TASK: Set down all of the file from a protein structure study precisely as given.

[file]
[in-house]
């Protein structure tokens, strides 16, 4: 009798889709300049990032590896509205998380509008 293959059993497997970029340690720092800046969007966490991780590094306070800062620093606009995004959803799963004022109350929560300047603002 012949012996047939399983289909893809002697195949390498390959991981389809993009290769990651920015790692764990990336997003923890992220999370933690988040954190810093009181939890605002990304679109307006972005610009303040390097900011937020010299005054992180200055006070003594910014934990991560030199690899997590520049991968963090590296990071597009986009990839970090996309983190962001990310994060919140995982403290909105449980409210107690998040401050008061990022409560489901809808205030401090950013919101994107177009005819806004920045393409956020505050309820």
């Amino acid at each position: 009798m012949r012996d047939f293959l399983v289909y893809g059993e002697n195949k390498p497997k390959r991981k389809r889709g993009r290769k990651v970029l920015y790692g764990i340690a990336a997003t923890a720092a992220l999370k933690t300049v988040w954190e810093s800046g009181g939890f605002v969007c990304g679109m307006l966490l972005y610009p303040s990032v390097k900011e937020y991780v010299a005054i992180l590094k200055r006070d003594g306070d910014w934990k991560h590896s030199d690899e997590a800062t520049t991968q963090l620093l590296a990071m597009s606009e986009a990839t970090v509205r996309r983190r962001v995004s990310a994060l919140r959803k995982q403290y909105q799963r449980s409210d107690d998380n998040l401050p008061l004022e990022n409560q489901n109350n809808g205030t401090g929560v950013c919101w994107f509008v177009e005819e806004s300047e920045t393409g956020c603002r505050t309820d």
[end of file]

[in-house]
């Protein structure tokens, strides 16, 4: 009798889709300049990032590896509205998380509008 293959059993497997970029340690720092800046969007966490991780590094306070800062620093606009995004959803799963004022109350929560300047603002 012949012996047939399983289909893809002697195949390498390959991981389809993009290769990651920015790692764990990336997003923890992220999370933690988040954190810093009181939890605002990304679109307006972005610009303040390097900011937020010299005054992180200055006070003594910014934990991560030199690899997590520049991968963090590296990071597009986009990839970090996309983190962001990310994060919140995982403290909105449980409210107690998040401050008061990022409560489901809808205030401090950013919101994107177009005819806004920045393409956020505050309820």
């Amino acid at each position: 009798m012949r012996d047939f293959l399983v289909y893809g059993e002697n195949k390498p497997k390959r991981k389809r889709g993009r290769k990651v970029l920015y790692g764990i340690a990336a997003t923890a720092a992220l999370k933690t300049v988040w954190e810093s800046g009181g939890f605002v969007c990304g679109m307006l966490l972005y610009p303040s990032v390097k900011e937020y991780v010299a005054i992180l590094k200055r006070d003594g306070d910014w934990k991560h590896s030199d690899e997590a800062t520049t991968q963090l620093l590296a990071m597009s606009e986009a990839t970090v509205r996309r983190r962001v995004s990310a994060l919140r959803k995982q403290y909105q799963r449980s409210d107690d998380n998040l401050p008061l004022e990022n409560q489901n109350n809808g205030t401090g929560v950013c919101w994107f509008v177009e005819e806004s300047e920045t393409g956020c603002r505050t309820d």